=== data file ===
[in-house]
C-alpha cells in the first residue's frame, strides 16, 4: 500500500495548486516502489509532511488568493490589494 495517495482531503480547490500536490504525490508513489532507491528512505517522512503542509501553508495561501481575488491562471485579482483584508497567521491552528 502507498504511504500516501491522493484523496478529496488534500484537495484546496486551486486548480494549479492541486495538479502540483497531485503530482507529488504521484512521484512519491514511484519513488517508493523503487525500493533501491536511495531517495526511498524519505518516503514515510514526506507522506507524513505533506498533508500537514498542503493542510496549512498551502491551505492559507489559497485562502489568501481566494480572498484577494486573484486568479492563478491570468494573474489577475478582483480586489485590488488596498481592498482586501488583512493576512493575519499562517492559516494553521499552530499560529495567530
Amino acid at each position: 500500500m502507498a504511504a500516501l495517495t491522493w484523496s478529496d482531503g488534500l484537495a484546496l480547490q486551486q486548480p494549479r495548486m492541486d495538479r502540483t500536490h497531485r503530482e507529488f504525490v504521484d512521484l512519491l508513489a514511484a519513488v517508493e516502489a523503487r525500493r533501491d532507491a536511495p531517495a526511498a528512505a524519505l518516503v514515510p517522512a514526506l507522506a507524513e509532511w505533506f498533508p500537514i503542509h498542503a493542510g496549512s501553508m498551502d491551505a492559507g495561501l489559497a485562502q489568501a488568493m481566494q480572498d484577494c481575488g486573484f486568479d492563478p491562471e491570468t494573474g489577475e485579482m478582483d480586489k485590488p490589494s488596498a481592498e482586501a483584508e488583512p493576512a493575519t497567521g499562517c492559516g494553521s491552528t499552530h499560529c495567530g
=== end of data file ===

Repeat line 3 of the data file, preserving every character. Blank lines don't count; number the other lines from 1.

Amino acid at each position: 500500500m502507498a504511504a500516501l495517495t491522493w484523496s478529496d482531503g488534500l484537495a484546496l480547490q486551486q486548480p494549479r495548486m492541486d495538479r502540483t500536490h497531485r503530482e507529488f504525490v504521484d512521484l512519491l508513489a514511484a519513488v517508493e516502489a523503487r525500493r533501491d532507491a536511495p531517495a526511498a528512505a524519505l518516503v514515510p517522512a514526506l507522506a507524513e509532511w505533506f498533508p500537514i503542509h498542503a493542510g496549512s501553508m498551502d491551505a492559507g495561501l489559497a485562502q489568501a488568493m481566494q480572498d484577494c481575488g486573484f486568479d492563478p491562471e491570468t494573474g489577475e485579482m478582483d480586489k485590488p490589494s488596498a481592498e482586501a483584508e488583512p493576512a493575519t497567521g499562517c492559516g494553521s491552528t499552530h499560529c495567530g